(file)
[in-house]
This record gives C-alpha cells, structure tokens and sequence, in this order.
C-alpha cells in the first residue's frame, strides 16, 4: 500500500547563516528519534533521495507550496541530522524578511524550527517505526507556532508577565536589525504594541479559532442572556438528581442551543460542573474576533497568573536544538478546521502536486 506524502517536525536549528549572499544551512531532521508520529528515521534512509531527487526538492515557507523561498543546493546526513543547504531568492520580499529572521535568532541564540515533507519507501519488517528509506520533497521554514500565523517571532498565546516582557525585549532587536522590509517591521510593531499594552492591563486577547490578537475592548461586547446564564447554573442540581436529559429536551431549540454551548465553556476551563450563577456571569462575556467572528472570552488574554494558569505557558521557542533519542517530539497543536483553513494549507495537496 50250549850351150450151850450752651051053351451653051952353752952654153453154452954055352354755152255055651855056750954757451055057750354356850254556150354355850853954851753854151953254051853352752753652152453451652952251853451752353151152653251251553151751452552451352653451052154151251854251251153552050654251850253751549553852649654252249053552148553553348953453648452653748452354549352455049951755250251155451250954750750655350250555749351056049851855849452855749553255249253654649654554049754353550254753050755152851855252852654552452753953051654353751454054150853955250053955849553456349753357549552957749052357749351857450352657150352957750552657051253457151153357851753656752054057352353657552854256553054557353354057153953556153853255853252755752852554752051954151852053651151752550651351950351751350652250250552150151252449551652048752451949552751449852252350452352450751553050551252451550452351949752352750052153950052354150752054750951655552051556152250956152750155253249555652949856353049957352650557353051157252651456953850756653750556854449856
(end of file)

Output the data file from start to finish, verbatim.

[in-house]
This record gives C-alpha cells, structure tokens and sequence, in this order.
C-alpha cells in the first residue's frame, strides 16, 4: 500500500547563516528519534533521495507550496541530522524578511524550527517505526507556532508577565536589525504594541479559532442572556438528581442551543460542573474576533497568573536544538478546521502536486 506524502517536525536549528549572499544551512531532521508520529528515521534512509531527487526538492515557507523561498543546493546526513543547504531568492520580499529572521535568532541564540515533507519507501519488517528509506520533497521554514500565523517571532498565546516582557525585549532587536522590509517591521510593531499594552492591563486577547490578537475592548461586547446564564447554573442540581436529559429536551431549540454551548465553556476551563450563577456571569462575556467572528472570552488574554494558569505557558521557542533519542517530539497543536483553513494549507495537496 50250549850351150450151850450752651051053351451653051952353752952654153453154452954055352354755152255055651855056750954757451055057750354356850254556150354355850853954851753854151953254051853352752753652152453451652952251853451752353151152653251251553151751452552451352653451052154151251854251251153552050654251850253751549553852649654252249053552148553553348953453648452653748452354549352455049951755250251155451250954750750655350250555749351056049851855849452855749553255249253654649654554049754353550254753050755152851855252852654552452753953051654353751454054150853955250053955849553456349753357549552957749052357749351857450352657150352957750552657051253457151153357851753656752054057352353657552854256553054557353354057153953556153853255853252755752852554752051954151852053651151752550651351950351751350652250250552150151252449551652048752451949552751449852252350452352450751553050551252451550452351949752352750052153950052354150752054750951655552051556152250956152750155253249555652949856353049957352650557353051157252651456953850756653750556854449856